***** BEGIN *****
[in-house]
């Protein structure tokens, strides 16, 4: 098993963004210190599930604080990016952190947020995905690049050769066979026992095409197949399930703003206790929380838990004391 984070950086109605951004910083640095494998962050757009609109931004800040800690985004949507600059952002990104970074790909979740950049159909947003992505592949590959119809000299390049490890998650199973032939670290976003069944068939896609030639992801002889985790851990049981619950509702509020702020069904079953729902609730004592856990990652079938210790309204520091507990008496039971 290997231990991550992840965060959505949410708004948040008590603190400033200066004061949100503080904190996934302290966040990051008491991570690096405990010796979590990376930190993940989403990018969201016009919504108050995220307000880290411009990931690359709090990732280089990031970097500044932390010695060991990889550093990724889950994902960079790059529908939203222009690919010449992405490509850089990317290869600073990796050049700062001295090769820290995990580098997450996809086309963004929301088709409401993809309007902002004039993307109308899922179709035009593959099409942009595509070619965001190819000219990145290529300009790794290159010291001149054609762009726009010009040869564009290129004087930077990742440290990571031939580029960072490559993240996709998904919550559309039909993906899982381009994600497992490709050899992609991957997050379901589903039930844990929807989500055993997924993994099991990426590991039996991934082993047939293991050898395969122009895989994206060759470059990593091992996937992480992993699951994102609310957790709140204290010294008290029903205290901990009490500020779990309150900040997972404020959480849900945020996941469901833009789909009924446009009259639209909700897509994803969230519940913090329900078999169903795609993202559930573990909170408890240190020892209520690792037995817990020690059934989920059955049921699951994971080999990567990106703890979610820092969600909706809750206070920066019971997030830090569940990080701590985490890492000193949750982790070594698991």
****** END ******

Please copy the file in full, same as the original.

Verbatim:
[in-house]
């Protein structure tokens, strides 16, 4: 098993963004210190599930604080990016952190947020995905690049050769066979026992095409197949399930703003206790929380838990004391 984070950086109605951004910083640095494998962050757009609109931004800040800690985004949507600059952002990104970074790909979740950049159909947003992505592949590959119809000299390049490890998650199973032939670290976003069944068939896609030639992801002889985790851990049981619950509702509020702020069904079953729902609730004592856990990652079938210790309204520091507990008496039971 290997231990991550992840965060959505949410708004948040008590603190400033200066004061949100503080904190996934302290966040990051008491991570690096405990010796979590990376930190993940989403990018969201016009919504108050995220307000880290411009990931690359709090990732280089990031970097500044932390010695060991990889550093990724889950994902960079790059529908939203222009690919010449992405490509850089990317290869600073990796050049700062001295090769820290995990580098997450996809086309963004929301088709409401993809309007902002004039993307109308899922179709035009593959099409942009595509070619965001190819000219990145290529300009790794290159010291001149054609762009726009010009040869564009290129004087930077990742440290990571031939580029960072490559993240996709998904919550559309039909993906899982381009994600497992490709050899992609991957997050379901589903039930844990929807989500055993997924993994099991990426590991039996991934082993047939293991050898395969122009895989994206060759470059990593091992996937992480992993699951994102609310957790709140204290010294008290029903205290901990009490500020779990309150900040997972404020959480849900945020996941469901833009789909009924446009009259639209909700897509994803969230519940913090329900078999169903795609993202559930573990909170408890240190020892209520690792037995817990020690059934989920059955049921699951994971080999990567990106703890979610820092969600909706809750206070920066019971997030830090569940990080701590985490890492000193949750982790070594698991």